In February, Microsoft estimated that the annual run rate for commercial cloud products was on course to achieve an annual run rate of $5.5 billion by the end of their FY15 fiscal year in June. Today, Microsoft upped that estimate when they released their Q3 FY15 results to say that:
"Commercial cloud revenue grew 106% (up 111% in constant currency) driven by Office 365, Azure and Dynamics CRM Online, and is now on an annualized revenue run rate of $6.3 billion."
In other words, Microsoft sees an extra $0.8 billion of revenue run rate being achieved by the end of June.
Microsoft doesn't provide a breakout of how Azure, Dynamics CRM, and Office 365 contribute to the $6.3 billion target. I've been following the numbers for the past few years in an attempt to interpret them in terms of the number of paid Office 365 business subscribers (according to Microsoft, there are 12.4 million Office 365 consumer subscribers). The last time I looked at the numbers, I figured that roughly $4 billion might be attributed to Office 365 and that this meant that nearly 80 million mailboxes used the service, including low-cost and free subscriptions.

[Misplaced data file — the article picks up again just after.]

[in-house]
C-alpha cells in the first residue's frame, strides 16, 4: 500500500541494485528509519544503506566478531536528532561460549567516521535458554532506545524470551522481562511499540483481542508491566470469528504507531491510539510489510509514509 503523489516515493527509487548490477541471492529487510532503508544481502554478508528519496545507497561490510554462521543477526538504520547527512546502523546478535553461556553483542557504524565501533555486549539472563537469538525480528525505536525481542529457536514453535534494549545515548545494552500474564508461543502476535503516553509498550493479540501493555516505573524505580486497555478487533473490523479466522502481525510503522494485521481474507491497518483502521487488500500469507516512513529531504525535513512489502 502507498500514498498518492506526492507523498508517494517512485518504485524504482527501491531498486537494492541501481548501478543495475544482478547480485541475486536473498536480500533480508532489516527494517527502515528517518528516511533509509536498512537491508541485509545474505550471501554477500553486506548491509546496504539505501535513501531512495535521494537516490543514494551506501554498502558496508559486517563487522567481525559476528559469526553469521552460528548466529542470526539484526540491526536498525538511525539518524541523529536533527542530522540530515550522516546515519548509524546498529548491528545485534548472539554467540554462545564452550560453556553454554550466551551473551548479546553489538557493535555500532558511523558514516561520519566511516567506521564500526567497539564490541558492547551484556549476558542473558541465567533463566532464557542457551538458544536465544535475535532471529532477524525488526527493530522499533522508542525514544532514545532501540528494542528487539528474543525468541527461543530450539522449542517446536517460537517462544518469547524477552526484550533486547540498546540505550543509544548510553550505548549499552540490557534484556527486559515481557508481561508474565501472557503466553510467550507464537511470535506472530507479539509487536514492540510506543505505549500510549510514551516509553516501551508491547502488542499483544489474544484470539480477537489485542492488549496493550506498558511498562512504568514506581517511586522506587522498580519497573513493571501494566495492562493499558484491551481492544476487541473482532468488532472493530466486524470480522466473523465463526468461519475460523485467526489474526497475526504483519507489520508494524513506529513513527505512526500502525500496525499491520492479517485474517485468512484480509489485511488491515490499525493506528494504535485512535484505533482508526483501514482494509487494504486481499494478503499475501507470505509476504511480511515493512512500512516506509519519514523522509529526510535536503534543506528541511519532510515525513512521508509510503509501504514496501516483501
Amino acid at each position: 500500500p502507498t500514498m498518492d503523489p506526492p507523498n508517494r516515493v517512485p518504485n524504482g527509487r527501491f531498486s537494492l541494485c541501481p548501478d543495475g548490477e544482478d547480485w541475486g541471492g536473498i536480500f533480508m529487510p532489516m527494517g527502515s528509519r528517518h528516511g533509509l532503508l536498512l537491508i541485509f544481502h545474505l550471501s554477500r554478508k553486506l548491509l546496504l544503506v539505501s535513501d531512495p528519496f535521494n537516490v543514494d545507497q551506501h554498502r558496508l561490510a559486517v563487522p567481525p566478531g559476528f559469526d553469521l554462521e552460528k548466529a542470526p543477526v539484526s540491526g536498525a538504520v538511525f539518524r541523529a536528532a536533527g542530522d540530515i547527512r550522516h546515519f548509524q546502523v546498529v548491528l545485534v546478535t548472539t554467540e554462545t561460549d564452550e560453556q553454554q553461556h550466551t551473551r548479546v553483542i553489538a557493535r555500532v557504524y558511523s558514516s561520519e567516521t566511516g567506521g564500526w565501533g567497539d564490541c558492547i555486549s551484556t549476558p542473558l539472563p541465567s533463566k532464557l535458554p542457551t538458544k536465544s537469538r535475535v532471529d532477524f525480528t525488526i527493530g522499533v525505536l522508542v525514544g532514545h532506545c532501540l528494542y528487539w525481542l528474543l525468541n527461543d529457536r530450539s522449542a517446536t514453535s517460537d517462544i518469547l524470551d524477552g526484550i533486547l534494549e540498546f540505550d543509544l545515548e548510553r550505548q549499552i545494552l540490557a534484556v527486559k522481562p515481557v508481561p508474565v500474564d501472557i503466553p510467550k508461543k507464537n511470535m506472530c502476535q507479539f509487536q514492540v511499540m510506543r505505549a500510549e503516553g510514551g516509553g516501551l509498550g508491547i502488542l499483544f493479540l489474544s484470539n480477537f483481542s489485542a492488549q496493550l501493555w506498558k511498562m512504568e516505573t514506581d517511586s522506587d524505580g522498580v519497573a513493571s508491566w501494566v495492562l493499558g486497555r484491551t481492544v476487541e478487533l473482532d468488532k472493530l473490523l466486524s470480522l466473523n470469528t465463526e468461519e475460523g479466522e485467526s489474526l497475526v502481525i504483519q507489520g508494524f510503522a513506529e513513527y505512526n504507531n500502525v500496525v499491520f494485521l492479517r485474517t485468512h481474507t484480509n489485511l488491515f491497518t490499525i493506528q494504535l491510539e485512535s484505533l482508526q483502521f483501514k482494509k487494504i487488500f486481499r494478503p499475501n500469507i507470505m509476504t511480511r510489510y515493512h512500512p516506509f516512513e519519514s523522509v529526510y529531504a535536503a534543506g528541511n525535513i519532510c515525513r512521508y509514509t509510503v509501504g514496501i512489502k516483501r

Given the new data, that number is likely to be north of 90 million by the end of June, 55 million of which use fully-paid enterprise plans. That is, if Microsoft achieves their targets. Given the growth in revenue and the obvious interest that exists in Office 365, there's no reason that they will not make the goal.
In terms of the total installed base for Exchange (cloud and on-premises), 90 million is roughly 28% of the total Exchange seats. I calculate this number based on data drawn from different sources such as the Radicati Group. Of course, Microsoft doesn't publish details of the size of the Exchange installed base either.
Of course, all of this is conjecture and Microsoft is not saying anything to anyone about the numbers of mailboxes that are deployed inside Office 365. Maybe they'll provide some more data at Ignite – or maybe they will simply leave the deployment of new Office 365 datacenters in places like Austria, Finland, Australia, and India to speak for itself.
Follow Tony @12Knocksinna